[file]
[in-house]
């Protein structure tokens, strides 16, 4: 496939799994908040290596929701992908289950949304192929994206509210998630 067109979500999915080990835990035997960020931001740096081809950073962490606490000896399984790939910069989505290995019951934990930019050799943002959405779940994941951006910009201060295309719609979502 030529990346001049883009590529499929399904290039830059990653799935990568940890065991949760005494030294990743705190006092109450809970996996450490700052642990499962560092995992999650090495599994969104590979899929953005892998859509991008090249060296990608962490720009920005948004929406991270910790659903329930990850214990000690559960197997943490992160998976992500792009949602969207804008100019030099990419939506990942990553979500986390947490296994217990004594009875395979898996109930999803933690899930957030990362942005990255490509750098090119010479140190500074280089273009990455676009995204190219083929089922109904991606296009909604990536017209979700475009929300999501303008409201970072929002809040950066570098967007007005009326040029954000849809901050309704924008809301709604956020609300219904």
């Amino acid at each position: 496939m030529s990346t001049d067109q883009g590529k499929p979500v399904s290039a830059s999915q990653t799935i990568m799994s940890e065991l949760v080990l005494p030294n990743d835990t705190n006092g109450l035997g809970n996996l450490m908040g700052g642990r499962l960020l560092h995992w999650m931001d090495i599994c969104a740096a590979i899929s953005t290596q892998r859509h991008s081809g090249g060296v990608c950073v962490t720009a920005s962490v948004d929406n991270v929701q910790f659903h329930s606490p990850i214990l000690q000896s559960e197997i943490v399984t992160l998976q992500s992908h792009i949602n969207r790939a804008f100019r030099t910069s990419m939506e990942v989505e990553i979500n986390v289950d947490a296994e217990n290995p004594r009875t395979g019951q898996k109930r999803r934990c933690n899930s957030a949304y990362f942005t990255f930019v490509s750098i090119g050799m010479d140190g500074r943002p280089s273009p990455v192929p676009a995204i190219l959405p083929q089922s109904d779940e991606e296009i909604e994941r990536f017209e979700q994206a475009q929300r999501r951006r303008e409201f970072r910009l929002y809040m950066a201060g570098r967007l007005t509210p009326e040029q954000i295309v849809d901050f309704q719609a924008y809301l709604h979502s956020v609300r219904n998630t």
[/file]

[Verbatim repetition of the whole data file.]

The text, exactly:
[in-house]
């Protein structure tokens, strides 16, 4: 496939799994908040290596929701992908289950949304192929994206509210998630 067109979500999915080990835990035997960020931001740096081809950073962490606490000896399984790939910069989505290995019951934990930019050799943002959405779940994941951006910009201060295309719609979502 030529990346001049883009590529499929399904290039830059990653799935990568940890065991949760005494030294990743705190006092109450809970996996450490700052642990499962560092995992999650090495599994969104590979899929953005892998859509991008090249060296990608962490720009920005948004929406991270910790659903329930990850214990000690559960197997943490992160998976992500792009949602969207804008100019030099990419939506990942990553979500986390947490296994217990004594009875395979898996109930999803933690899930957030990362942005990255490509750098090119010479140190500074280089273009990455676009995204190219083929089922109904991606296009909604990536017209979700475009929300999501303008409201970072929002809040950066570098967007007005009326040029954000849809901050309704924008809301709604956020609300219904």
């Amino acid at each position: 496939m030529s990346t001049d067109q883009g590529k499929p979500v399904s290039a830059s999915q990653t799935i990568m799994s940890e065991l949760v080990l005494p030294n990743d835990t705190n006092g109450l035997g809970n996996l450490m908040g700052g642990r499962l960020l560092h995992w999650m931001d090495i599994c969104a740096a590979i899929s953005t290596q892998r859509h991008s081809g090249g060296v990608c950073v962490t720009a920005s962490v948004d929406n991270v929701q910790f659903h329930s606490p990850i214990l000690q000896s559960e197997i943490v399984t992160l998976q992500s992908h792009i949602n969207r790939a804008f100019r030099t910069s990419m939506e990942v989505e990553i979500n986390v289950d947490a296994e217990n290995p004594r009875t395979g019951q898996k109930r999803r934990c933690n899930s957030a949304y990362f942005t990255f930019v490509s750098i090119g050799m010479d140190g500074r943002p280089s273009p990455v192929p676009a995204i190219l959405p083929q089922s109904d779940e991606e296009i909604e994941r990536f017209e979700q994206a475009q929300r999501r951006r303008e409201f970072r910009l929002y809040m950066a201060g570098r967007l007005t509210p009326e040029q954000i295309v849809d901050f309704q719609a924008y809301l709604h979502s956020v609300r219904n998630t």